45 45 Linear programming Try It Decision variables – x is number of acres of wheat to plant – y is number of acres of rye to plant Constraints "has 10 acres to plant in wheat and rye" – In math this is " has to plant at least 7 acres" – In math this is

46 46 Linear programming Try It Constraints "he has only $1200 to spend and each acre of wheat costs $200 to plant and each acre of rye costs $100 to plant" – In math this is

47 47 Linear programming Try It Constraints "the farmer has to get the planting done in 12 hours and it takes an hour to plant an acre of wheat and 2 hours to plant an acre of rye " – In math this is

48 48 Linear programming Try It Objective function "... the profit is $500 per acre of wheat and $300 per acre of rye" – In math this is

49 49 Linear programming Try It Put it together – Constraints: – Objective function:

50 50 Linear programming Try It Rename x to x 1 and y to x 2 Change x + y 7 to -x - y -7 and then to -x 1 - x 2 -7

51 51 Linear programming Try It Write in matrix form Maximize

52 52 Linear programming Try It Find solution that maximizes profit. Display both >> A = [ 1 1; -1 -1; ; 2 1]; >> b = [ ]'; >> f = [ ]'; >> lb = [ 0 0 ]'; >> [x fval] = linprog( -f, A, b, [], [], lb ); >> x' ans = >> maxProfit = -fval maxProfit = e+003

53 53 Linear programming Try It - blending problem Alloy Mixture Optimization (minimize expenses) There are four metals with the following properties: We want to make an alloy with properties in the following range: What mixture of metals should we use to minimize the cost of the alloy? MetalDensity%Carbon%PhosphorPrice ($/kg) A B C D RangeDensity%Carbon%Phosphor Minimum Maximum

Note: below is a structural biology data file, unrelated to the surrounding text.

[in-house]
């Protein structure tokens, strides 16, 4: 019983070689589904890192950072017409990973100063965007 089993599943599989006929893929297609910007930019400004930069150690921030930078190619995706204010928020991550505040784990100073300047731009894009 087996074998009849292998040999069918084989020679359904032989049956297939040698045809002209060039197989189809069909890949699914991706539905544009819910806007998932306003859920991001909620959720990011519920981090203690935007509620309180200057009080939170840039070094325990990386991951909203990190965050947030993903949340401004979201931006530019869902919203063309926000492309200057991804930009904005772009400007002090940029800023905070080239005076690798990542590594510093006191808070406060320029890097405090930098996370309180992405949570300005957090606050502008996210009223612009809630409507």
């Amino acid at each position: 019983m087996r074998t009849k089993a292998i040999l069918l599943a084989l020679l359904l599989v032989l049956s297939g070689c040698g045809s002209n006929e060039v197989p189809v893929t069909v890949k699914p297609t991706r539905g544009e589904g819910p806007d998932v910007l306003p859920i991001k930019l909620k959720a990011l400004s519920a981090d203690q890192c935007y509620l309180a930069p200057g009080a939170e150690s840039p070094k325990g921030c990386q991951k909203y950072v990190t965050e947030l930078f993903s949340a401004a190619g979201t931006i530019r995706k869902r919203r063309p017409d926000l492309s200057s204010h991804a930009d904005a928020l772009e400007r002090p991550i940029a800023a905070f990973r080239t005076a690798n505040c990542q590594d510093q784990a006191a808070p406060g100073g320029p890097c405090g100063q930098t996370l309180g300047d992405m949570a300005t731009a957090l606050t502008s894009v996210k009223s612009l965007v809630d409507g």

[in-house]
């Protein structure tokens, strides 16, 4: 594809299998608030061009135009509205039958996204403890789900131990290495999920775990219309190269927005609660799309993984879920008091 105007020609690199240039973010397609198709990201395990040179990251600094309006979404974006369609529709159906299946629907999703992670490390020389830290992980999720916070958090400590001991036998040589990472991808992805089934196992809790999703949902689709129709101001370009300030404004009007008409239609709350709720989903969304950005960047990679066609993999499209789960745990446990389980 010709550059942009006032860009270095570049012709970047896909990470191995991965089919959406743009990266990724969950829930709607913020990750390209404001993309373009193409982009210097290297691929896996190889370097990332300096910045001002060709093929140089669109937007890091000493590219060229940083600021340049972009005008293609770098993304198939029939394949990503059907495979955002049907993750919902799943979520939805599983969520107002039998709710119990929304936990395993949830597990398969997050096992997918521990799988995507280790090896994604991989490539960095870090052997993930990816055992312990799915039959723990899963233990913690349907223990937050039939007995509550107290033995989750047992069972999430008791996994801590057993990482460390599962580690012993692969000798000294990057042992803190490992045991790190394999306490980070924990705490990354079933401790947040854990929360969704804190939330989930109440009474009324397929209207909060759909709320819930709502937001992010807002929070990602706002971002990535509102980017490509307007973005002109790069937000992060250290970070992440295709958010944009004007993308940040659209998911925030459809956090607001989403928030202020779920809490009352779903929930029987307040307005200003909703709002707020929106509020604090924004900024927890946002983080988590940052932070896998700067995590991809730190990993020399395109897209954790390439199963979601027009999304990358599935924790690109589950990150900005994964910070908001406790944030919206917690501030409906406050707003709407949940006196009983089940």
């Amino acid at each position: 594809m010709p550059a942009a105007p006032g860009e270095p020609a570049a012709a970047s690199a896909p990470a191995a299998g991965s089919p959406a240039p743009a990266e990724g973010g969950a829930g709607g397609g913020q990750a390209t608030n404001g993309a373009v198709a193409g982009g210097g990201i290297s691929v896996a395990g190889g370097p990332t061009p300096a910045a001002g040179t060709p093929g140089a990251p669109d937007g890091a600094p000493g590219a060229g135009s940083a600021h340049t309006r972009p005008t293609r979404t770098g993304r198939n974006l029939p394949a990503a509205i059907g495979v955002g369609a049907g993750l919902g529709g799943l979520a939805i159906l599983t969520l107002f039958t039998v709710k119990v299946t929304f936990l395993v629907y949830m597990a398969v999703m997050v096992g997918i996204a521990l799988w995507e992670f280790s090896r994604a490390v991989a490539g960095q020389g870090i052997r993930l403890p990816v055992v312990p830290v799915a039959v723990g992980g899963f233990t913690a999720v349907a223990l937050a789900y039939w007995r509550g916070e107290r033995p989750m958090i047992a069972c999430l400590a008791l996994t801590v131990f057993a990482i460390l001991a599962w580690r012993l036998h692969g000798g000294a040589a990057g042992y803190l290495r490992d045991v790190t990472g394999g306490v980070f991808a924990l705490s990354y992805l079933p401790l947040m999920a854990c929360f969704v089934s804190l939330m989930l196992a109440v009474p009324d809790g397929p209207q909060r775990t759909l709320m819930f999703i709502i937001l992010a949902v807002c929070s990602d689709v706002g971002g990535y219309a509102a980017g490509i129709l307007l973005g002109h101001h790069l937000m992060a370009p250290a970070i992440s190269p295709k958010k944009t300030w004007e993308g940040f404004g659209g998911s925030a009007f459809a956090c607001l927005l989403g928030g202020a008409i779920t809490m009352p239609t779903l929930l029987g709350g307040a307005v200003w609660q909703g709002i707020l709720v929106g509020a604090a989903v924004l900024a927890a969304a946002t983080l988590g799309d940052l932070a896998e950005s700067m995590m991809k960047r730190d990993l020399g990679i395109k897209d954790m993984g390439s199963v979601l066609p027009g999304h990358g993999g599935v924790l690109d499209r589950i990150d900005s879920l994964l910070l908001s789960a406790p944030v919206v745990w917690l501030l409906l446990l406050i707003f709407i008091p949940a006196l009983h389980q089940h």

54 54 Linear programming Try It - blending problem Decision variables – x 1 is fraction of total alloy that is metal A – x 2 is fraction of total alloy that is metal B – x 3 is fraction of total alloy that is metal C – x 4 is fraction of total alloy that is metal D

55 55 Linear programming Try It - blending problem Density constraints Alloy density must be at least 5950 –In math this is Alloy density must be at most 6050 –In math this is MetalDensity%Carbon%PhosphorPrice ($/kg) A B C D RangeDensity%Carbon%Phosphor Minimum Maximum

56 56 Linear programming Try It - blending problem Carbon constraints Carbon concentration must be at least 0.1 –In math this is Carbon concentration must be at most 0.3 –In math this is MetalDensity%Carbon%PhosphorPrice ($/kg) A B C D RangeDensity%Carbon%Phosphor Minimum Maximum

57 57 Linear programming Try It - blending problem Phosphor constraints Phosphor concentration must be at least 0.1 –In math this is Phosphor concentration must be at most 0.3 –In math this is MetalDensity%Carbon%PhosphorPrice ($/kg) A B C D RangeDensity%Carbon%Phosphor Minimum Maximum

58 58 Linear programming Try It - blending problem Constraints Since only the four metals will make up the alloy, the sum of the fractional amounts must be one: Fractional parts must be non-negative: (Each part must also be 1, but that's handled by first equation.)

59 59 Linear programming Try It - blending problem Objective function Cost per kg MetalDensity%Carbon%PhosphorPrice ($/kg) A B C D

60 60 Linear programming Try It - blending problem Put it together – Constraints: (Convert to ) –Objective function:

61 61 Linear programming Try It - blending problem Write in matrix form Minimize

62 62 Linear programming Try It - blending problem >> A = [ ; ; ; ; ; ]; >> b = [ ]'; >> f = [ ]'; >> Aeq = [ ]; >> beq = 1; >> lb = [ ]';

63 63 Linear programming Try It - blending problem >> [x fval] = linprog( f, A, b, Aeq, beq, lb ) Optimization terminated. x = <- Metal A <- Metal B <- Metal C <- Metal D fval = <- Profit in $/kg

64 64 MATLAB Linear Programming Questions?

65 65 The End